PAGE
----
- The Washington Times - Wednesday, July 11, 2007

ISLAMABAD, Pakistan — Scores of militants died with their grizzled and defiant leader yesterday as elite special forces overran a mosque in central Islamabad that had become a haven for Islamic extremists.

At least eight soldiers and an unknown number of women and children also died in the battle, which, at its height, raged for more than 18 hours.

Early today, sporadic gunfire and explosions could be heard from the mosque as the Pakistani military operation to seize the complex, which has left more than 60 people dead, entered a second day.

The army said it had taken control of 80 percent of the compound and was battling die-hard Islamist fighters holed up in basement rooms who were using women and children as human shields.

Throughout the capital, citizens expressed shock at so much blood being shed in a holy shrine in the heart of a tree-lined, middle-class neighborhood. Senior military officers expressed dismay at the carnage and surprise at the level of resistance put up by the militants.

The raid, which began before dawn, ended a weeklong siege of Islamabad’s revered Red Mosque and came after several hours of negotiations failed to win the surrender of the mosque’s leader, Abdul Rashid Ghazi, who said before his death that he welcomed “martyrdom.”

Elite army fighters crashed through the mosque’s gates in armored personnel carriers and scaled its concrete walls. The militants, entrenched in the mosque and an adjacent women’s religious school, responded with heavy arms including mortars and rockets.

At nightfall, the rival forces continued to battle from room to room as the death toll rose.

Authorities offered no estimate of casualties among an unknown number of women and children who had been held in the mosque as human shields.

But the Associated Press quoted a city administrator saying as many as 50 women had been freed by the militants after the escape of 26 children. A local reporter told the AP he saw dozens of women and girls walking away from the mosque wearing burqas.

“We are taking a step-by-step approach so there is no collateral damage,” said an army spokesman who explained that stun grenades were being used to reduce the casualties among the hostages.

Several hundred reporters, watching from a distance of about a quarter-mile, noted a lessening in the pace of fighting by 9 p.m. Army officials said they would provide a detailed casualty count after a final sweep of the premises.

An Interior Ministry spokesman told Pakistan Television last night that the body of Ghazi had been found a short time earlier in the basement of the women’s school, where he had been hiding with militants and some unarmed civilians.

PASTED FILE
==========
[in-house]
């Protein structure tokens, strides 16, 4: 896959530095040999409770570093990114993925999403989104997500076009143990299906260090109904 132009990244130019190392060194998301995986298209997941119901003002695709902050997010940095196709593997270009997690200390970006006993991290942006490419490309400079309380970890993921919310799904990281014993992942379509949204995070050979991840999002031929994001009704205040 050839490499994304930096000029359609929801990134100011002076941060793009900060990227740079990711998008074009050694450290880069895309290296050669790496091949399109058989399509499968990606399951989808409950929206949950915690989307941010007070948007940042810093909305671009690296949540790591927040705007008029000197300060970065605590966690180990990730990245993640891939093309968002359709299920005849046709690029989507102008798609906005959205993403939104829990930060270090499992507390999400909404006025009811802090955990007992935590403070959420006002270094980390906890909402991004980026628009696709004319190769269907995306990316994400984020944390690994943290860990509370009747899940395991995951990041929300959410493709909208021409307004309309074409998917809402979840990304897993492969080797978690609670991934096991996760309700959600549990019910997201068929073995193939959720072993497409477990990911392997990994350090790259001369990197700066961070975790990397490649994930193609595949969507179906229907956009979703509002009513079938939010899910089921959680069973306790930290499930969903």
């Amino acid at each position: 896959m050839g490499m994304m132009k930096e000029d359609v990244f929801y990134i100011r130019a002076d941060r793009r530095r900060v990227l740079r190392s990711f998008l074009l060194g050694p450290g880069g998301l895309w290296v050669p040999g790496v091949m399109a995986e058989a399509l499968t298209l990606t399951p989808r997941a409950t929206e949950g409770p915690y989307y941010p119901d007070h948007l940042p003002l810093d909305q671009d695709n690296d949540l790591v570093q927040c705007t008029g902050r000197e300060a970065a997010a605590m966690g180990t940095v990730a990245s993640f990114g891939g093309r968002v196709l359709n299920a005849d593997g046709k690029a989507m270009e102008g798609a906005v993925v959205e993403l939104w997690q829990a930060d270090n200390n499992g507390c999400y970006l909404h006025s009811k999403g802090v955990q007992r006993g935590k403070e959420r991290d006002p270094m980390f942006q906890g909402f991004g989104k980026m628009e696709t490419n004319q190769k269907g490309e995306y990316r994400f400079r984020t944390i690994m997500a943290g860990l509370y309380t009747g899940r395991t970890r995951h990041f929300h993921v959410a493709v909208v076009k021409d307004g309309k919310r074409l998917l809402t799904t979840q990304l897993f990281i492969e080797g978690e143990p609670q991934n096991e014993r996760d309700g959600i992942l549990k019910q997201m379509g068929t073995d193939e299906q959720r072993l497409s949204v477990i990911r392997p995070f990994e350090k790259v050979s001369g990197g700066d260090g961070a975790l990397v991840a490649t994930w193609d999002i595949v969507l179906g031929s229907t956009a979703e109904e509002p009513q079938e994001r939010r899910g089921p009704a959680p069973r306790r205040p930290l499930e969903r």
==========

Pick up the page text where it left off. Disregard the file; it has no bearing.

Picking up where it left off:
Some military officials insisted Ghazi had been killed by his own followers when he tried to surrender.

Two days earlier, Ghazi had told reporters he was prepared for “martyrdom” and that he hoped his death would spark a revolution against the government of President Pervez Musharraf.

The intensity of the resistance shocked veteran military officers, some of whom said the militants appeared to have received the type of experience provided in the Afghan and Kashmir insurgencies or in al Qaeda training camps in Pakistan.

“They are young, but they are well-equipped and many of them are good fighters,” said Maj. Murad Khan, a military spokesman.

Other military officials insisted that operations were taking so long because of the need to blast through reinforced basement bunkers that militants had constructed in the Jamia Hafsa school, where the last holdouts fought through the afternoon and evening.

Ghazi, in a taped interview before the start of the siege, boasted about his association with Osama bin Laden and the aims of his group to combat “U.S. and Pakistani aggression” against true Muslims.

“In this so-called war on terror, President Pervez Musharraf has been attacking his own people,” Ghazi told The Washington Times in his school’s Internet cafe. “First, Musharraf gave our land to the Americans so they could attack our brothers in Afghanistan, and then he turned on us.”

The standoff followed a six-month campaign in which the mosque’s staff and students had tried to impose Taliban-style morality in Islamabad through kidnappings and threats. They focused their wrath on perceived immorality, including prostitution and American videocassettes.

Several women accused of being prostitutes had been abducted and held in the mosque for “re-education.”

The government remained deeply concerned that a high civilian death toll in the raid would further damage Gen. Musharraf’s sagging popularity.

“It is amazing how this mosque had become a center for militant activity without anyone in the government taking note,” said Zaffar Abbas, acting editor of the leading newspaper, Dawn. “It will be a major issue for the government to try to explain how these militants dug themselves in so well and why they didn’t take action much sooner.”

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